Opening remarks by Minister Soini at the Perspectives from Peace Diplomacy Seminar
Opening remarks by Mr. Timo Soini, Minister for Foreign Affairs of Finland at the Perspectives from Peace Diplomacy Seminar. Helsinki, 9 March 2018.
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It is my great pleasure to welcome you all this morning to our seminar with the theme "Perspectives from Peace Diplomacy". The motivation for this event was to provide an opportunity for a Finnish audience to discuss with Professor Peter Wallensteen from Uppsala University. Together with Professor Isak Svensson, professor Wallensteen has done a study on peace diplomacy and the Nordic actors who have played a part in it since the Second World War. The conclusions of this study were published in 2016 in a book titled “Fredens diplomater: Nordisk medling från Bernadotte till Ahtisaari”.
As Professor Wallensteen and Professor Svensson write, the Nordic region has produced more mediators than its geographical size or population would lead one to expect. They have also been remarkably successful. There are many valuable lessons here that should be kept in mind and applied as we develop new ways of helping resolve conflicts and promote peace across the globe.
The promotion of mediation activities, and engaging in mediation ourselves, are among the strategic priorities of Finnish foreign policy. Building on our traditional role of a supporter of international efforts for peace and stability, we have established an active profile in mediation in Europe, and beyond, in close collaboration with our partners. Our approach to mediation is holistic: It includes conflict prevention as well as the promotion of national dialogues and the inclusive participation of civil society actors in peace processes. We emphasize the participation of women and youth, as well as traditional and religious leaders, where appropriate.
Finland supports peace processes in a number of countries, both politically and financially. Our embassies are in a key position to monitor and analyze developments on the ground, so that we can decide when and where Finland can play a useful role.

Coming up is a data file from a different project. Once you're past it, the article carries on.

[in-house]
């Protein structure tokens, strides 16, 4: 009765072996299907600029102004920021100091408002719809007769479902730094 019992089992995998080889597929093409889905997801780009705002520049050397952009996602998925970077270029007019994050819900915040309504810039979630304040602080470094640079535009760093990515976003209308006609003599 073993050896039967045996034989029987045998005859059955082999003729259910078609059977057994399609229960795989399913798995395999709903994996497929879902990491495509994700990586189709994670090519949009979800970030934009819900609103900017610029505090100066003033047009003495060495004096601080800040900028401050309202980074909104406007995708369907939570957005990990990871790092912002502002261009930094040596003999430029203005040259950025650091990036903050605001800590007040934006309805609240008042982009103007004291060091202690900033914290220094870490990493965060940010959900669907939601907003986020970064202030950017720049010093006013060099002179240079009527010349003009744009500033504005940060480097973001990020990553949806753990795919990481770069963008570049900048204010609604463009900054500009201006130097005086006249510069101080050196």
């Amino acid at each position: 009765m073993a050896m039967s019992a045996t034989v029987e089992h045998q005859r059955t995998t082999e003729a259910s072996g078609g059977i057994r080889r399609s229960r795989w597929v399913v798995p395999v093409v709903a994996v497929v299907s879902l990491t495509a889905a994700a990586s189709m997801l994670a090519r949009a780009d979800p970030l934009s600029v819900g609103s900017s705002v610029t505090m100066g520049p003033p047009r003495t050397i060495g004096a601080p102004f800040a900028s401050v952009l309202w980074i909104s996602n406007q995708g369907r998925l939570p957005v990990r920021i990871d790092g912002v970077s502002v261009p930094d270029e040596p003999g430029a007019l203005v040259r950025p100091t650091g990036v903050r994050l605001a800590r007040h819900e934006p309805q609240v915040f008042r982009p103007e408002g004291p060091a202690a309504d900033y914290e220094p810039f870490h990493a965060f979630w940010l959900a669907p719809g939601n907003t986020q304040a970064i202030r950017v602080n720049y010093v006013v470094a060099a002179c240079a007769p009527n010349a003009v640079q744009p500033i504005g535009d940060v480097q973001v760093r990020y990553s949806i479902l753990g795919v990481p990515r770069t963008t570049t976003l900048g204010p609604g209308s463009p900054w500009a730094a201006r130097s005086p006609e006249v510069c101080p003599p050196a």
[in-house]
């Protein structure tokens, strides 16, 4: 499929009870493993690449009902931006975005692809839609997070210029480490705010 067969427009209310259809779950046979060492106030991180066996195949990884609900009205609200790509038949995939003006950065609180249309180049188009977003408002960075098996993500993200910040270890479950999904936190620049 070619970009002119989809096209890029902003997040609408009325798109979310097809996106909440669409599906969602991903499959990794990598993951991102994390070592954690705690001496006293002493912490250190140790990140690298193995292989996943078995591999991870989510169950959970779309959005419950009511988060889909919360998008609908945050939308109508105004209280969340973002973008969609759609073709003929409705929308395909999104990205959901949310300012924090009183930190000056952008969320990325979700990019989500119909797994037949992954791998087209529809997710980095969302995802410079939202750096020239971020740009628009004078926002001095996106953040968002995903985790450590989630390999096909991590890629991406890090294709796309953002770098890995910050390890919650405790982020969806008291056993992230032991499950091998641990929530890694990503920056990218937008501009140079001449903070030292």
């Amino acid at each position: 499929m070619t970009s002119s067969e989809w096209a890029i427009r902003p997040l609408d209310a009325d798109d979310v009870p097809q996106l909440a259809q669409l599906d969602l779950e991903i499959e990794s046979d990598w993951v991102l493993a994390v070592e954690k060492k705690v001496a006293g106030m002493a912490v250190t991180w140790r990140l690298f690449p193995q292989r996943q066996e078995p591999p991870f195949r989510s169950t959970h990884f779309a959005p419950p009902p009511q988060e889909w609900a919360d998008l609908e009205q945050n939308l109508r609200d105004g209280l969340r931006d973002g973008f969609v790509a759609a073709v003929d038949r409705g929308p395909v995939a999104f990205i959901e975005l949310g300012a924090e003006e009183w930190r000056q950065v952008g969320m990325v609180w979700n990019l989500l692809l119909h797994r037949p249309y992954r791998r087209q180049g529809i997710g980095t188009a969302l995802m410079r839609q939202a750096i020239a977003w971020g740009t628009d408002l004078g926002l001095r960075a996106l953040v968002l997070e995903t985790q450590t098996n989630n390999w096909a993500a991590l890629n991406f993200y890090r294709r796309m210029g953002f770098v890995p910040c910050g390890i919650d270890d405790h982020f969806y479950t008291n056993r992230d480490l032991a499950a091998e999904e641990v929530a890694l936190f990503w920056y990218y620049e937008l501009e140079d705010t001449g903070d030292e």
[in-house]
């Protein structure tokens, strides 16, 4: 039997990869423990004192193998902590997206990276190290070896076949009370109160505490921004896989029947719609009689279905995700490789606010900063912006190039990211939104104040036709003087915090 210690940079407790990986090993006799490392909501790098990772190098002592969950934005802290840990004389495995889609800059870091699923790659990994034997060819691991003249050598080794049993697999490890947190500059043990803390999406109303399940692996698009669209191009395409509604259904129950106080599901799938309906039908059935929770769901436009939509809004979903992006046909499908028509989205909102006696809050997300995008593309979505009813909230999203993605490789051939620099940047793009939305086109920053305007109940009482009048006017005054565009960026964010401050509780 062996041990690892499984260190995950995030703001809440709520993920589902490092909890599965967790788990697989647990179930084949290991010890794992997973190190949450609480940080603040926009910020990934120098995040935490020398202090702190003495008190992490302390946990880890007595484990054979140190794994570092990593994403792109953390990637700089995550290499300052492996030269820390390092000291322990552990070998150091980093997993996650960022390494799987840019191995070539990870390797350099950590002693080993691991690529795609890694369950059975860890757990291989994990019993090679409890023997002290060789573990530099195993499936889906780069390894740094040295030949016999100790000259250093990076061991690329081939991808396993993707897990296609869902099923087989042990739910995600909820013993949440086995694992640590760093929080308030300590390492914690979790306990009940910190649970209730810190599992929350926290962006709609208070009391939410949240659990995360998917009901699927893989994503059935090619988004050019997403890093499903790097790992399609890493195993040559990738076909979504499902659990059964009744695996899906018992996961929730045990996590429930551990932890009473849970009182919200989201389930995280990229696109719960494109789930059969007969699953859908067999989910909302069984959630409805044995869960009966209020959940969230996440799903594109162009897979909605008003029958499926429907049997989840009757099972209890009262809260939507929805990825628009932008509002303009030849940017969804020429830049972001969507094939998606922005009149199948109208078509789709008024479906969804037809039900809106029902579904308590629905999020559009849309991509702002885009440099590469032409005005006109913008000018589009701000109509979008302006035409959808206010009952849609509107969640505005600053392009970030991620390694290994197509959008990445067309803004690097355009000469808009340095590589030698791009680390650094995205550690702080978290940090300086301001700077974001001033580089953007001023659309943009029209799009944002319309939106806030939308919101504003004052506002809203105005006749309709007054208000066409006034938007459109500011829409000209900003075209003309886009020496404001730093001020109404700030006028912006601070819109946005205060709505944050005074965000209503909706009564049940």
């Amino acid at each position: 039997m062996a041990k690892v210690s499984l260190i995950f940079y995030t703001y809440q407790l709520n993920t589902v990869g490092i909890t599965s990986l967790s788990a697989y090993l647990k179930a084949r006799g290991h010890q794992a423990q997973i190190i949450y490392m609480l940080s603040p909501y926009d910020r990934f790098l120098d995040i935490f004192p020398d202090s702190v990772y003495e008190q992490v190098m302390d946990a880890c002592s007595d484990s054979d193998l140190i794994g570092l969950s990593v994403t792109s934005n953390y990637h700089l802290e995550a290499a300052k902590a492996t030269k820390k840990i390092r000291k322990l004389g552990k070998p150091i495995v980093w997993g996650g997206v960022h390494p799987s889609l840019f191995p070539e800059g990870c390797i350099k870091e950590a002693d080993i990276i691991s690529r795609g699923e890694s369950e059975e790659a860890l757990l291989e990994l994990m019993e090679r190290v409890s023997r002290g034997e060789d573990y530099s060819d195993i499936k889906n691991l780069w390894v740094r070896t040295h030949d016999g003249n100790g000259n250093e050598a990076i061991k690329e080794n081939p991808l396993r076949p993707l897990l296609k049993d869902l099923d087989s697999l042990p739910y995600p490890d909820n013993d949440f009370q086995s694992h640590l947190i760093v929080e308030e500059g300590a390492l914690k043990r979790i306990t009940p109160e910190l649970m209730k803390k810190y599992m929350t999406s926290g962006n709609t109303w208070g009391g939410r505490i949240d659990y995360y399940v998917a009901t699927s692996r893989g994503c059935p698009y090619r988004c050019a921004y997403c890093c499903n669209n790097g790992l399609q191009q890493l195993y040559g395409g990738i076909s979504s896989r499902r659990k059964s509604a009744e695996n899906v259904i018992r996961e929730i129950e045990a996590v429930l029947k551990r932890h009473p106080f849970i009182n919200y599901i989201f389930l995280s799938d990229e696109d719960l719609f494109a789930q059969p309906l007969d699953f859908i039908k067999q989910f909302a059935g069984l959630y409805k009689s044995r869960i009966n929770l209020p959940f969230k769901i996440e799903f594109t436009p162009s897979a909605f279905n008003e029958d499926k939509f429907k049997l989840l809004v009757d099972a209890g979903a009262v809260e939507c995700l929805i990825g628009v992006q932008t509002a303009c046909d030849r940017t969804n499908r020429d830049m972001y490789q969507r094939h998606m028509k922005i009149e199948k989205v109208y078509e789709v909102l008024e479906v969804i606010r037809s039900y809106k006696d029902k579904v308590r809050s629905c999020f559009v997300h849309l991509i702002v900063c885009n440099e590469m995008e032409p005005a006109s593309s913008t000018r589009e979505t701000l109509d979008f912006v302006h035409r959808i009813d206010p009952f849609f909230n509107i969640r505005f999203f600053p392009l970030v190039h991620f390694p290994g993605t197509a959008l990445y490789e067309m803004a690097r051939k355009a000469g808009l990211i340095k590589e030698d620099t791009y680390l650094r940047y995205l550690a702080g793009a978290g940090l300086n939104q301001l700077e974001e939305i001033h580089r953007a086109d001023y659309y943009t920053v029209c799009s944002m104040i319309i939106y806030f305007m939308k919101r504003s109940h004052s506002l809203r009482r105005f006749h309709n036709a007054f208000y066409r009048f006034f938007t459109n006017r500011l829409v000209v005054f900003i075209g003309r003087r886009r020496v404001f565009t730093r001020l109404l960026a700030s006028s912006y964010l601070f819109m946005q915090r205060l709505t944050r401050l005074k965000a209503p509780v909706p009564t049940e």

The Ministry for Foreign Affairs is currently looking into enhancing effective mediation skills and coordination capacity within its own ranks. This is a critical factor for our ability to provide good offices over time to parties to conflict, and to assist international structures in mediation. In its essence, diplomacy is an instrument of peace, as are its practitioners.
There are many ways to create conditions for, and to facilitate steps toward conflict resolution. Diplomatic skills are required in direct mediation, which is about human interaction, active listening, communication, respect, response, mutual understanding, and above all, tireless dialogue. Here it is useful to recall that the original Greek concept, dia-logos, consists of two elements. While logos means words, dia does not mean two, but "through", and suggests movement. Dialogue therefore implies a multidirectional exchange of ideas; words that can – and often seek to – cause change within the interlocutors.
So far, the human mind continues to be more complex than any artificial intelligence – both for good and for ill. However, the evolution of technology does affect also mediation, and its multiple potential uses are worth exploring.
Success in mediation often relies on strong political experience. It is not an over-statement to say that politics is a tough school and, at its best, equips mediators with qualities and perspectives that are useful tools in mediation. I have nominated Ms. Jutta Urpilainen, Member of Parliament, as my Special Representative on Mediation. In her work, Ms. Urpilainen is focusing on women and youth in particular in Africa.